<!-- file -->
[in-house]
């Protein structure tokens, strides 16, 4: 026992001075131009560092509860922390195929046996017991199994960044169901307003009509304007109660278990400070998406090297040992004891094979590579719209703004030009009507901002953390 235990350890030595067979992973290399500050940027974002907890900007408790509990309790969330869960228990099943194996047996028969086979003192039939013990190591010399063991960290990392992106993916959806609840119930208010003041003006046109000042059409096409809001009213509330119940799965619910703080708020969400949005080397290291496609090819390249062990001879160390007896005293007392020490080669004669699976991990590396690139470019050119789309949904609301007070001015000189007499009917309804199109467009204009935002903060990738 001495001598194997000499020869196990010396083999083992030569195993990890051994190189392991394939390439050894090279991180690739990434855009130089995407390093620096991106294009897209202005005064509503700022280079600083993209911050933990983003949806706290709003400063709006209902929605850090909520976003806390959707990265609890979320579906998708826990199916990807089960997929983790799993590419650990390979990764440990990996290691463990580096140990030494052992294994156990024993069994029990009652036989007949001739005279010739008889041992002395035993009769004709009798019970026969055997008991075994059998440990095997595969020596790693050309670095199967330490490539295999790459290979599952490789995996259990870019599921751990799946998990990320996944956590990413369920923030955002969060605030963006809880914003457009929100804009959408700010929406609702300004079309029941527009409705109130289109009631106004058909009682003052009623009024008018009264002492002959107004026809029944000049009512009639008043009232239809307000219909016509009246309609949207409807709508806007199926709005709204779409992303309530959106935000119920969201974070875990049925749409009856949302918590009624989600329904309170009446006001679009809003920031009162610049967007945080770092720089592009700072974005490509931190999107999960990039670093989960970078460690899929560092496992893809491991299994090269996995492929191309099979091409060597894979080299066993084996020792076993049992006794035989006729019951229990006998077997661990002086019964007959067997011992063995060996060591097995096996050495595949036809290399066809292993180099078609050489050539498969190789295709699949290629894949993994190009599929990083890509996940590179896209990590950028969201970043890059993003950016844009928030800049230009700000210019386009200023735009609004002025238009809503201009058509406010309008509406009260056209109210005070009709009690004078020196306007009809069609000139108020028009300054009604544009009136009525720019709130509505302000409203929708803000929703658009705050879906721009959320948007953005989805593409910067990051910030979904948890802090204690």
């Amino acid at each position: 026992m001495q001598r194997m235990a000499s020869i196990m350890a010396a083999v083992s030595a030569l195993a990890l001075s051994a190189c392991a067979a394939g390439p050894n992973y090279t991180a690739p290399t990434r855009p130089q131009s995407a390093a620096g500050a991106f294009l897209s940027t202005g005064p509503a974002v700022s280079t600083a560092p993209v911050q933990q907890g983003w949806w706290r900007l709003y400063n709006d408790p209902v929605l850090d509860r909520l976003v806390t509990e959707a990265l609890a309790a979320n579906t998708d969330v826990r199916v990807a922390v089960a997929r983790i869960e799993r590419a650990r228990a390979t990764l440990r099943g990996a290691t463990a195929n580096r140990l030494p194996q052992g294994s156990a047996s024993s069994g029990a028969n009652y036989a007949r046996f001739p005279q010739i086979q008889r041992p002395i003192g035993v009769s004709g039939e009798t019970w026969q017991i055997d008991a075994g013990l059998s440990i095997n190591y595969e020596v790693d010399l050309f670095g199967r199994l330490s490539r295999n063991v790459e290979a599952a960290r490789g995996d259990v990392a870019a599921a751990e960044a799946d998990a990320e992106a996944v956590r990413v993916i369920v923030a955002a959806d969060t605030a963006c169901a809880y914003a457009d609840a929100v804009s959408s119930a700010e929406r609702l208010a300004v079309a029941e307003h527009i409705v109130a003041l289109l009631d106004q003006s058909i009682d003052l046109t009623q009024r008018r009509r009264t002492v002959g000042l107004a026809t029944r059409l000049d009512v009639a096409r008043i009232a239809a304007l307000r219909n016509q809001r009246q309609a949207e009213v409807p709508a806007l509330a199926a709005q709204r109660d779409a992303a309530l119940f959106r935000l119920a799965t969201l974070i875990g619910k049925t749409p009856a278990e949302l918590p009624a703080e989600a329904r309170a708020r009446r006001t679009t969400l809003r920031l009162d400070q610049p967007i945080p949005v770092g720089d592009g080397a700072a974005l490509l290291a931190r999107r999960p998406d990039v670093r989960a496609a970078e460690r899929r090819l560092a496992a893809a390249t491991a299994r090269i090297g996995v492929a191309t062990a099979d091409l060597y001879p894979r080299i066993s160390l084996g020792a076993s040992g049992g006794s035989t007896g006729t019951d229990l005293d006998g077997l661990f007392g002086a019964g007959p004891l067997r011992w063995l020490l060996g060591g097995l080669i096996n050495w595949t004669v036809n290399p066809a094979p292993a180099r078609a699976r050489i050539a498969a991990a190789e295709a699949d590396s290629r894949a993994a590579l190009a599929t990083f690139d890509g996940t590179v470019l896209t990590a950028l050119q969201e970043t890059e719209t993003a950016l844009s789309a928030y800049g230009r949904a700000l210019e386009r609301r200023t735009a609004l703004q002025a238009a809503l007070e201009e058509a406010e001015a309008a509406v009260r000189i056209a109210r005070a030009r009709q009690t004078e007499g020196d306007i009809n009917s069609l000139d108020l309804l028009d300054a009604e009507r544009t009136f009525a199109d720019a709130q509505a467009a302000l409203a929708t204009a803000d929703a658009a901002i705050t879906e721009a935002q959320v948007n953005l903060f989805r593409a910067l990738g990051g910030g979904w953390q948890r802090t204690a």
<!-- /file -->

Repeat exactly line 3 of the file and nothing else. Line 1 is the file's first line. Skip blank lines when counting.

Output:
């Amino acid at each position: 026992m001495q001598r194997m235990a000499s020869i196990m350890a010396a083999v083992s030595a030569l195993a990890l001075s051994a190189c392991a067979a394939g390439p050894n992973y090279t991180a690739p290399t990434r855009p130089q131009s995407a390093a620096g500050a991106f294009l897209s940027t202005g005064p509503a974002v700022s280079t600083a560092p993209v911050q933990q907890g983003w949806w706290r900007l709003y400063n709006d408790p209902v929605l850090d509860r909520l976003v806390t509990e959707a990265l609890a309790a979320n579906t998708d969330v826990r199916v990807a922390v089960a997929r983790i869960e799993r590419a650990r228990a390979t990764l440990r099943g990996a290691t463990a195929n580096r140990l030494p194996q052992g294994s156990a047996s024993s069994g029990a028969n009652y036989a007949r046996f001739p005279q010739i086979q008889r041992p002395i003192g035993v009769s004709g039939e009798t019970w026969q017991i055997d008991a075994g013990l059998s440990i095997n190591y595969e020596v790693d010399l050309f670095g199967r199994l330490s490539r295999n063991v790459e290979a599952a960290r490789g995996d259990v990392a870019a599921a751990e960044a799946d998990a990320e992106a996944v956590r990413v993916i369920v923030a955002a959806d969060t605030a963006c169901a809880y914003a457009d609840a929100v804009s959408s119930a700010e929406r609702l208010a300004v079309a029941e307003h527009i409705v109130a003041l289109l009631d106004q003006s058909i009682d003052l046109t009623q009024r008018r009509r009264t002492v002959g000042l107004a026809t029944r059409l000049d009512v009639a096409r008043i009232a239809a304007l307000r219909n016509q809001r009246q309609a949207e009213v409807p709508a806007l509330a199926a709005q709204r109660d779409a992303a309530l119940f959106r935000l119920a799965t969201l974070i875990g619910k049925t749409p009856a278990e949302l918590p009624a703080e989600a329904r309170a708020r009446r006001t679009t969400l809003r920031l009162d400070q610049p967007i945080p949005v770092g720089d592009g080397a700072a974005l490509l290291a931190r999107r999960p998406d990039v670093r989960a496609a970078e460690r899929r090819l560092a496992a893809a390249t491991a299994r090269i090297g996995v492929a191309t062990a099979d091409l060597y001879p894979r080299i066993s160390l084996g020792a076993s040992g049992g006794s035989t007896g006729t019951d229990l005293d006998g077997l661990f007392g002086a019964g007959p004891l067997r011992w063995l020490l060996g060591g097995l080669i096996n050495w595949t004669v036809n290399p066809a094979p292993a180099r078609a699976r050489i050539a498969a991990a190789e295709a699949d590396s290629r894949a993994a590579l190009a599929t990083f690139d890509g996940t590179v470019l896209t990590a950028l050119q969201e970043t890059e719209t993003a950016l844009s789309a928030y800049g230009r949904a700000l210019e386009r609301r200023t735009a609004l703004q002025a238009a809503l007070e201009e058509a406010e001015a309008a509406v009260r000189i056209a109210r005070a030009r009709q009690t004078e007499g020196d306007i009809n009917s069609l000139d108020l309804l028009d300054a009604e009507r544009t009136f009525a199109d720019a709130q509505a467009a302000l409203a929708t204009a803000d929703a658009a901002i705050t879906e721009a935002q959320v948007n953005l903060f989805r593409a910067l990738g990051g910030g979904w953390q948890r802090t204690a």